Suddenly, the market cares if a company makes money (again)
It’s amazing to think investors would ever stop caring whether a company was profitable or not, but it seems to happen every cycle, usually towards the latter stages of a long bull run. Companies with a history of reliable profits take a back seat to concept stocks, stocks with no profits but great stories and exciting visions. These stocks are usually early-stage technology companies, industry disruptors or exploratory miners.
Instead of focusing on the usual hard measurements like profit and competitive advantage to pull in investors, they typically market their massive mineral deposits, revenue growth, or the huge size of their TAM (total addressable market). TAM is a particularly spurious measure which in our view often means how much money a company thinks it might be able to make out of a group of people who it thinks might want to buy its product.
Investors get excited by the prospect of high growth and returns and when the market is buoyant it all works. In recent years, particularly, these kinds of stocks looked very appealing with interest rates at all-time lows and bonds returning negative yields. Then, when governments and central banks across the globe poured in trillions of dollars of liquidity during COVID, these unprofitable, high-risk stocks, went stratospheric.
Fund managers and cheer leaders of these concept stocks reached celebrity status (every cycle has them), while fundamental investors like us were left scratching our heads.
At some point while all of this was going on, the market quietly stopped caring whether a company made money or not. It cared about revenue growth, and it cared about the size of the TAM, but companies that made consistent profits were left behind.
Things are changing
Many of the more speculative companies have sold off heavily, and we’re seeing other types of companies attract the attention of the market – profitable companies.
A good example is a company we hold in our funds – Amcor. It’s a boring company. It doesn’t have any celebrity spokespeople, you won’t see it splashed across billboards, Elon Musk has probably never heard of it. It makes flexible packaging, as well as rigid containers and other receptacles for food, medicine and other essentials, things people buy in good times and bad. The other thing it makes is money, plenty of money. And not just revenue; Amcor is forecasting a profit of $1.2 billion this financial year.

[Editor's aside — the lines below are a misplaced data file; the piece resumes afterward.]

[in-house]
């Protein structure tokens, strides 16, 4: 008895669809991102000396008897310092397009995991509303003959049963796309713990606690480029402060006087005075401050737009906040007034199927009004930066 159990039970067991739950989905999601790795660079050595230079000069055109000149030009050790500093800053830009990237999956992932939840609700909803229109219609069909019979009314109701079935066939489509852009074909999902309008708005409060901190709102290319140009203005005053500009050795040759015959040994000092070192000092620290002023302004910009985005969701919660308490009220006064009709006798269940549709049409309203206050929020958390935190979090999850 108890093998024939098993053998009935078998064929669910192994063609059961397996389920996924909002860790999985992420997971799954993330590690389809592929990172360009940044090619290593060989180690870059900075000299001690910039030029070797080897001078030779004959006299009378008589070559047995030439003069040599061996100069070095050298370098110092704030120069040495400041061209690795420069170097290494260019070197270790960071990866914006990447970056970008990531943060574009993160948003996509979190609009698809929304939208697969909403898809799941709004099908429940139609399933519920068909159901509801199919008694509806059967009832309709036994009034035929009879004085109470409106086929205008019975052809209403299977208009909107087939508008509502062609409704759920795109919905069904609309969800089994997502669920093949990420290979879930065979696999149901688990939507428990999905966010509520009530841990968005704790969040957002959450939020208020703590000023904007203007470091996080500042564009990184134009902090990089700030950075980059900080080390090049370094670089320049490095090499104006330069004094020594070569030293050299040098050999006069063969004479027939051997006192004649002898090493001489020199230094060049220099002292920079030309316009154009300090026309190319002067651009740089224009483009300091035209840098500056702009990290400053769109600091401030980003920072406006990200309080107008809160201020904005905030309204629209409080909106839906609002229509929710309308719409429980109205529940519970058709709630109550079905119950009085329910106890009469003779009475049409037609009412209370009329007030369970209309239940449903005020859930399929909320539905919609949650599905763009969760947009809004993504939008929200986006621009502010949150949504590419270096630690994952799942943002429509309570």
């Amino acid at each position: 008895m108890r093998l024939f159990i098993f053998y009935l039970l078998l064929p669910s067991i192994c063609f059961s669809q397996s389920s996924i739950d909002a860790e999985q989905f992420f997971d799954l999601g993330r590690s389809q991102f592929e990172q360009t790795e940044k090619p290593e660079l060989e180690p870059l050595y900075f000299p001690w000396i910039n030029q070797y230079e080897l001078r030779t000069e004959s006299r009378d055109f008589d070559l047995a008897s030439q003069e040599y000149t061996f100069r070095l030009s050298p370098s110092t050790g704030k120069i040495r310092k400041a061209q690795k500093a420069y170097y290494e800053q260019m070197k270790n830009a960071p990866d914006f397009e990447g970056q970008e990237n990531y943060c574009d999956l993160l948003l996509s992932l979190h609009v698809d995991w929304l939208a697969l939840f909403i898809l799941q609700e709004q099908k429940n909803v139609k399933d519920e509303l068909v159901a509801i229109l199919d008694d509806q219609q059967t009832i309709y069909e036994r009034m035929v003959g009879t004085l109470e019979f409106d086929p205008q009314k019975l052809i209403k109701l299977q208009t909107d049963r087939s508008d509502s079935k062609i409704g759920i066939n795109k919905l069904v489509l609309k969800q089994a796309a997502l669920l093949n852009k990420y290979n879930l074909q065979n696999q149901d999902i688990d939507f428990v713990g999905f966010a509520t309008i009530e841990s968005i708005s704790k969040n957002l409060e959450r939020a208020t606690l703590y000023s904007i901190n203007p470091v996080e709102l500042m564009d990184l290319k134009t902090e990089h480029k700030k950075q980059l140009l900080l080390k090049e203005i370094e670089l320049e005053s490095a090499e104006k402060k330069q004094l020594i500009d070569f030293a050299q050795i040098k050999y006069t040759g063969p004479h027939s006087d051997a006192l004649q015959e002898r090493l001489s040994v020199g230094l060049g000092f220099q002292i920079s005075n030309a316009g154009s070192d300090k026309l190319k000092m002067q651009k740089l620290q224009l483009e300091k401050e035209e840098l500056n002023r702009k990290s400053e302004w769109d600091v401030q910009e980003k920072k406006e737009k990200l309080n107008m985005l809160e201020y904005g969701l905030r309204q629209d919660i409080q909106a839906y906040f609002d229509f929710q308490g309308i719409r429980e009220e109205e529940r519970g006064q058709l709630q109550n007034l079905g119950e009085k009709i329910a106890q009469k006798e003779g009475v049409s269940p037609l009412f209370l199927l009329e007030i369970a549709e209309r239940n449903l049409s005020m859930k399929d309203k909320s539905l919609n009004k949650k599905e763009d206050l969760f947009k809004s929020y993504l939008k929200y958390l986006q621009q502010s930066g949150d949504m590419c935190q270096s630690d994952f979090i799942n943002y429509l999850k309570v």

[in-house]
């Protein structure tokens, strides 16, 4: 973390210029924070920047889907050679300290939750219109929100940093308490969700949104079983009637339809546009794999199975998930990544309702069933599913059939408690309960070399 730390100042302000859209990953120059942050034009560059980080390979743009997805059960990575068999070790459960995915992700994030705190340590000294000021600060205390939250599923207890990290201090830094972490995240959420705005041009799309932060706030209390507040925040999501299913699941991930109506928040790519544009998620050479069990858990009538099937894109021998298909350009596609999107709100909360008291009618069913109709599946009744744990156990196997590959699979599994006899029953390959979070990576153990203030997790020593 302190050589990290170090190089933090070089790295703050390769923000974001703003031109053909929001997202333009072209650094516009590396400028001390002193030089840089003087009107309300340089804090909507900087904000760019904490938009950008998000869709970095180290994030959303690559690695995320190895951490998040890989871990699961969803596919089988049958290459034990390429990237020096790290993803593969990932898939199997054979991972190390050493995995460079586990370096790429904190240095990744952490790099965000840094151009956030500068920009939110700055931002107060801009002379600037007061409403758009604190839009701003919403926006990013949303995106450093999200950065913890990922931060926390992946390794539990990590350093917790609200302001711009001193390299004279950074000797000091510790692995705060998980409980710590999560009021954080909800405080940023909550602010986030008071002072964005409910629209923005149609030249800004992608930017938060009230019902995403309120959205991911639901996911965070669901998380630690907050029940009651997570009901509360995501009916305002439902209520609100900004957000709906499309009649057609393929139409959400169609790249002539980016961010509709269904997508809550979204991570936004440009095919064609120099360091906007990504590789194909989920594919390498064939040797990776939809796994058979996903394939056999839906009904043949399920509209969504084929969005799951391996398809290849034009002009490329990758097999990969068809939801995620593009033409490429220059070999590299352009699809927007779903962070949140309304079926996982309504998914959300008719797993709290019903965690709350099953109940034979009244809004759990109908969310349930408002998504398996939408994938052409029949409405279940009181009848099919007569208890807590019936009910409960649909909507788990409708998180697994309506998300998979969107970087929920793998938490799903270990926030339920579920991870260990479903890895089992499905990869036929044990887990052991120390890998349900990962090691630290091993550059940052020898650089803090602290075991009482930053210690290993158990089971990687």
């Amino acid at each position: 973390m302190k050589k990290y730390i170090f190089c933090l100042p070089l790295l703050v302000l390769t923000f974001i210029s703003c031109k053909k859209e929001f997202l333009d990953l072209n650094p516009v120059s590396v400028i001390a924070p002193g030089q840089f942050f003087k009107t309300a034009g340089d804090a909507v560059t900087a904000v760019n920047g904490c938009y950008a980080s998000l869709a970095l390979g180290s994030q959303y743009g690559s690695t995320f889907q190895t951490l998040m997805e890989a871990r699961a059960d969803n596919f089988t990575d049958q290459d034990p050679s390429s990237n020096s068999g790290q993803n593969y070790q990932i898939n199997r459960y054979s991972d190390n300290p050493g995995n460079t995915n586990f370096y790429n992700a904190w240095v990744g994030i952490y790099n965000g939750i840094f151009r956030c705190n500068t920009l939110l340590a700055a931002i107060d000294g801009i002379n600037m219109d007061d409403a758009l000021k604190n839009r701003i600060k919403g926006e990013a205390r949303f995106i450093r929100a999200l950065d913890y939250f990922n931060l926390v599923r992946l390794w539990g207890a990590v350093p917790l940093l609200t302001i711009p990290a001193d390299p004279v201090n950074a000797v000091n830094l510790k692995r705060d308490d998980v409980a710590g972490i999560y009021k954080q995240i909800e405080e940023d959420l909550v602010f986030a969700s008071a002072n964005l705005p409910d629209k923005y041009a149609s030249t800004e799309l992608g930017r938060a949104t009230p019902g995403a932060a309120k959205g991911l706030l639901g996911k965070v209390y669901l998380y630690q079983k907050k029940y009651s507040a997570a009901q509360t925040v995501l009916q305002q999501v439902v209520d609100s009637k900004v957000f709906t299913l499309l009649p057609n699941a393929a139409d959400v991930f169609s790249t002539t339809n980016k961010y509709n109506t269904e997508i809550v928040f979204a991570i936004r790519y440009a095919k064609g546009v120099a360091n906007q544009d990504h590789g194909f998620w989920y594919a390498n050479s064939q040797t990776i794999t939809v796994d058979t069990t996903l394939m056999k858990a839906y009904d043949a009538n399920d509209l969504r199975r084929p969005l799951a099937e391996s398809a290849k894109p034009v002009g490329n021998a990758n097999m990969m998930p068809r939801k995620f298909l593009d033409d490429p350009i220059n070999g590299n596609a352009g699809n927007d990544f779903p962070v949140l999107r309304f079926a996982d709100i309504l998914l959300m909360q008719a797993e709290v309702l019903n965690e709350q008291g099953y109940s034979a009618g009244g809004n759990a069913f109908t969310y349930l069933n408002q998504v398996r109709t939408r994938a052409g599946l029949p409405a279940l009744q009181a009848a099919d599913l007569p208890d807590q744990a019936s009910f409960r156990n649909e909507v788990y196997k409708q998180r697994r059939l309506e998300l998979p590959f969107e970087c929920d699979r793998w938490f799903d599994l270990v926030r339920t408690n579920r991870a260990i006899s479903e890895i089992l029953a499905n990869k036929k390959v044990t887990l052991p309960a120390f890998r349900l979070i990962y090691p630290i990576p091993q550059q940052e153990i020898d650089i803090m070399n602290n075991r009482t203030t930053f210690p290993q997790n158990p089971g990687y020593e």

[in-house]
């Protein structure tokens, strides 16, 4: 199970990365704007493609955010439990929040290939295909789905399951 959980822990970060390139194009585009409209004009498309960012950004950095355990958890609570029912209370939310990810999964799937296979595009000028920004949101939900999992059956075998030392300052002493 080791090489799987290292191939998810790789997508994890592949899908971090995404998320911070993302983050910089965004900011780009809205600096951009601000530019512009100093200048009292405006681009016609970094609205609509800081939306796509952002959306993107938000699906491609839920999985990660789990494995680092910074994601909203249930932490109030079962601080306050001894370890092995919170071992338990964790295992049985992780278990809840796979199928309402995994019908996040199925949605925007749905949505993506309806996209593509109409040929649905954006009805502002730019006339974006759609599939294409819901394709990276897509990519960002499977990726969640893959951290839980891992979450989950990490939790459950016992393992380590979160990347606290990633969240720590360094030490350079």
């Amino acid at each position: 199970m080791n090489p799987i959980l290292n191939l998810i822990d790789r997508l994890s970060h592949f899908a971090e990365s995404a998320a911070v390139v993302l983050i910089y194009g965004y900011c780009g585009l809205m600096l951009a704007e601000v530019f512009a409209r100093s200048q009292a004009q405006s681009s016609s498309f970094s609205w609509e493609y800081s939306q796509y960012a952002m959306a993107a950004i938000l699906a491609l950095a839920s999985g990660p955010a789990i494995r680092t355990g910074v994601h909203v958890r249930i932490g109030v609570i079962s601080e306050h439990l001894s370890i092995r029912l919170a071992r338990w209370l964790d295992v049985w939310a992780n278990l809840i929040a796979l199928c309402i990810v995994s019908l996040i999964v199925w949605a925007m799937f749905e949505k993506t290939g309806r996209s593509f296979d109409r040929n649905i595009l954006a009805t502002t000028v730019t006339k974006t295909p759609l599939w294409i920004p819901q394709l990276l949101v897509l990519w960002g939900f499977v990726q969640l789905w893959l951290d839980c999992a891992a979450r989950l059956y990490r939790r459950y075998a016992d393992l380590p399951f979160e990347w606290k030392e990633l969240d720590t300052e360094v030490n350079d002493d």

We were watching the Amcor stock price last week, and suddenly it jumped close to 10%. We double-checked we hadn’t missed something. Had it forecast impressive growth? Signed a new deal? Sold off part of its business? No. Amcor had just released its quarterly results and shown, once again, that it was a solid, growing business with sound fundamentals. Yes, it had grown its revenues, as well as increasing its margins (as it was able to pass on higher input costs to its customers).
Amcor stock price chart
Source: FactSet; As at 12 May 2022
Nothing particularly different to the last few years, but this time the market noticed, and it acted. The market suddenly realised a global leader in packaging with growing revenues and profits was attractive on 15 times profits (not revenue). As you can see from this newspaper clipping from the '87 crash, this isn't the first time Amcor has performed well in a volatile market.
Source: Sydney Morning Herald Newspaper - 21 October 1987
We are seeing this happen across all our portfolios. Well established, quality businesses that are making a profit and have a competitive advantage, recurring earnings and sound management are performing substantially better than the market.
Here’s another example. We also own shares in a company called Aurizon. It’s Australia’s largest rail-freight company with assets and haulage operations around Australia.
We were at a conference recently and went to an Aurizon presentation. Unlike many other presentations we went to, it was almost deserted. Why? In short, because it’s another boring company. A boring company that provides an essential service and makes a good profit out of it.
One aspect that deters some potential investors is that hauling thermal coal is 30% of Aurizon’s haulage business. And thermal coal, long-term, is a dying industry. But Aurizon is well-placed to diversify out of coal. It also hauls copper, grain, nickel, iron ore, lithium and other commodities and is aiming to double its bulk haulage business by 2030, while reducing thermal coal to less than 20% of its business. It can also reuse excess thermal coal wagons to haul other commodities, so it doesn’t require much capital to diversify.
Another win is that while thermal coal is on the way out, rail itself has a bright future, particularly in goods transport. Once railways are built, they are a very economical, and environmentally sound, way of moving goods around the country.
Finally, all of Aurizon’s contracts are backed by CPI, so it’s well-placed to pass on any rising costs to its customers, weather the current market volatility and continue to do well. Despite the empty presentation room, it seems the market is starting to agree with us. Aurizon’s share price has risen 10% in the last three months. It still trades on a reasonable valuation of 13 times profits and pays a dividend yield close to 6%.